Liu, Chiu-Shong; Lin, Cheng-Chieh; Kao, Chia-Hung [China Medical Coll., Taichung, Taiwan (China). Hospital; Shen, Yeh-You [Shin Kong Wu Ho-Su Memorial Hospital, Taipei, Taiwan (China); Yen, Ruoh-Fang [National Taiwan Univ., Taipei, Taiwan (China). Hospital

    2002-07-01

    The purpose of this study was to evaluate retrospectively the impact of [{sup 18}F]fluorodeoxyglucose positron emission tomography (FDG-PET) on the detection of recurrent breast cancer based on asymptomatically elevated tumor markers levels. Whole-body FDG-PET was performed in 30 patients with suspected recurrent breast cancer and asymptomatic tumor marker increase but negative or equivocal other imaging modality results. A blood sample was drawn in each case for marker assay (CA 15-3 and CEA) on the same day as the FDG-PET. All of these 30 asymptomatic patients had either CA 15-3>32 U/ml or CEA>5 ng/ml. The final diagnosis of recurrent breast cancer was established by operation/biopsy histopathological findings or clinical follow-up for >1 year by additional morphological imaging techniques. Among the 30 patients, the final diagnosis of recurrent breast cancer was established in 38 sites in 28 patients. FDG-PET accurately detected 35/38 sites in 25/28 patients with recurrence. The diagnostic sensitivity and accuracy of FDG-PET in patients with suspected recurrent breast cancer and asymptomatically elevated tumor markers were 96 and 90%, respectively. FDG-PET is a useful technique for detecting recurrent breast cancer suspected from asymptomatically elevated tumor markers levels and has an important clinical impact on the management of these patients. (author)

  2. Pilot Study for the Prediction of Response to Radiotherapy Using [18F]Fluorothymidine PET in Nasopharyngeal Cancer: Comparison with [18F]FDG PET

    Baek, So Ra; Chae, Sun Young; Kim, Hye Ok; Lee, Sang Wook; Oh, Seung Jun; Im, Ki Chun; Moon, Dae Hyuk; Kim, Jae Seung; Ryu, Jin Sook

    2009-01-01

    This study was performed to know whether [ 18 F]Fluorothymidine (FLT) positron emission tomography (PET) can be used to monitor early response to radiotherapy in comparison with [ 18 F]Fluorodeoxyglucose (FDG) PET, and to establish the optimal imaging time for prediction of therapy response. Two patients with nasopharyngeal cancer underwent serial FLT PET and FDG PET before and during radiotherapy. Three on-treatment FLT and FDG PET scans were performed on 1 week, 2 weeks and 3 weeks (at each time of 10 Gy, 20 Gy and 30 Gy delivered). The peak standardized uptake values (SUV peak ) of primary tumors were measured on FLT and FDG PET. Then, percent changes of SUV peak after therapy were calculated. In two patients, baseline values of SUV peak on FDT PET were higher than those on FLT PET (FLT vs FDG; 3.7 vs 5.0, and 5.7 vs 15.0). In patient 1, FLT SUV peak showed 78%, 78% and 84% of decrease on 1 week, 2 and 3 weeks after treatment, whereas FDG SUV peak showed 18%, 52% and 66% of decrease, respectively. In patient 2, FLT SUV peak showed 75%, 75% and 68% of decrease, whereas FDG SUV peak showed 51%, 49% and 58% of decrease, respectively. Both patients reached to complete remission after radiotherapy. After radiotherapy, the decrease of FLT tumor uptake preceded the decrease of FDG tumor uptake in patients with nasopharyngeal cancer, and 1 week after therapy may be appropriate time for the assessment of early response. FLT PET might be more useful than FDG PET for monitoring early response to radiotherapy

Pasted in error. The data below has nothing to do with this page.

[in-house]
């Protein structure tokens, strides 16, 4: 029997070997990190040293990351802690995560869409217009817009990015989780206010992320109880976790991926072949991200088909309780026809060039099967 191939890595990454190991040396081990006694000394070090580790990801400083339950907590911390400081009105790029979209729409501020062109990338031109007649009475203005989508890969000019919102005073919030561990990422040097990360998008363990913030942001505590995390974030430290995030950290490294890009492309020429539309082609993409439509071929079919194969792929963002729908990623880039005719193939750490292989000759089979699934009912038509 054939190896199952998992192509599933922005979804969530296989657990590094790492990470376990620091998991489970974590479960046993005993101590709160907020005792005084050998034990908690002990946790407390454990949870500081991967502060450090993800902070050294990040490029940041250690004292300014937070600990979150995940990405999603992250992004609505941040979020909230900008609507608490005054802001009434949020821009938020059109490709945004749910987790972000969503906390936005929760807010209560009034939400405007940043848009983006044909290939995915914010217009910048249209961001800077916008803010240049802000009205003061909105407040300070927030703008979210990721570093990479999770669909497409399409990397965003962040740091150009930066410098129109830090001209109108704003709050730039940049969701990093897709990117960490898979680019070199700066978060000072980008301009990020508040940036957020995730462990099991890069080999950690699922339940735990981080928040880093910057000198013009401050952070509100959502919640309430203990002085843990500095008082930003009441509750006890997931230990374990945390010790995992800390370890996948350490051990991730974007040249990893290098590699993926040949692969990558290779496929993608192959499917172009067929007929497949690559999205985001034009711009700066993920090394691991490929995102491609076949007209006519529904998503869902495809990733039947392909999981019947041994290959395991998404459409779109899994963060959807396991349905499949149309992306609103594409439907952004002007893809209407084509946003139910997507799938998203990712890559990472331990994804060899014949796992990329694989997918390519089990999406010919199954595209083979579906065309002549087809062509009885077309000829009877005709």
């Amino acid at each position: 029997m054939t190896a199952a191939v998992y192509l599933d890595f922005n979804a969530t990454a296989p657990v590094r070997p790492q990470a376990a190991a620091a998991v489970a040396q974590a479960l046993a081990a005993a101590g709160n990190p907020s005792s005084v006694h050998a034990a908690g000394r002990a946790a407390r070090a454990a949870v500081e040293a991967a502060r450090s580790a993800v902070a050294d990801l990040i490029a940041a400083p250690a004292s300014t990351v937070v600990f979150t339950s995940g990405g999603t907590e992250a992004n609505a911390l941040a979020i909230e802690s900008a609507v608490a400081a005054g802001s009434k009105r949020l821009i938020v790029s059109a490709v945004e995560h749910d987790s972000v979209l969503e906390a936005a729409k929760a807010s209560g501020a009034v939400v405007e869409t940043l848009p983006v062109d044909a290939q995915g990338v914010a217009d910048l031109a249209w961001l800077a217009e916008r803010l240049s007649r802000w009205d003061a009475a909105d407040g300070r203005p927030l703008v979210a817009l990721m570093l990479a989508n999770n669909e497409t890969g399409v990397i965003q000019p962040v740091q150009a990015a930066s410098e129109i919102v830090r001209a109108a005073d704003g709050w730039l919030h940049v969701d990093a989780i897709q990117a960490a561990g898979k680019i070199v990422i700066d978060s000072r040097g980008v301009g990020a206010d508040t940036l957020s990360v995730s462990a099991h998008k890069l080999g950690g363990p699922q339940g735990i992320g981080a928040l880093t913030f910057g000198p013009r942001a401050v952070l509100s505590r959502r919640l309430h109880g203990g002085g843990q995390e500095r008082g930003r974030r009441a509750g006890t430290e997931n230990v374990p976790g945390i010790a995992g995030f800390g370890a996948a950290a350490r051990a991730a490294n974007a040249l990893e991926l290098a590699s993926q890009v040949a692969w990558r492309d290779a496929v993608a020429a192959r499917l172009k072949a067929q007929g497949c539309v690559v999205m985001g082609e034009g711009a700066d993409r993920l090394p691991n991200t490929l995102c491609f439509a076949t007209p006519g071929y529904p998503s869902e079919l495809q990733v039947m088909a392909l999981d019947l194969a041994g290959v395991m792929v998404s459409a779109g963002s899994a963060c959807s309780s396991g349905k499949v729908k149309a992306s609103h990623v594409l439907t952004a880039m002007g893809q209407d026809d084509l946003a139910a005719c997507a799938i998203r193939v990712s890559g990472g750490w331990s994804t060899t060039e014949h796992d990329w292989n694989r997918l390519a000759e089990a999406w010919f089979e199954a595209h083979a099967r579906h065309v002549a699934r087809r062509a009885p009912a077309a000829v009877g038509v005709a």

3. Administered activities of 18F-FDG PET clinics in pediatrics patients in Brazil- preliminary study

    Oliveira, Cassio Miri; Sa, Lidia V. de

    2013-01-01

    A survey was conducted among the Brazilian clinical PET, with the purpose of investigating the activities administered to pediatric oncology patients and assess whether significant differences between the protocols adopted. In addition, this survey can cooperate to the suggestion diagnostic reference levels (DRLs) in nuclear medicine. Although the methodology for delivering doses by most clinics be based on patient's weight, the results showed variations of up to 191, 6% between the activities administered in clinics, even for similar devices. The average value of the distribution of activities reported was 4.46 ± 1,6 MBq /kg. These data demonstrate the need for harmonization and optimization of 18 F-FDG/PET procedures, as well as training for professionals involved in the clinical routine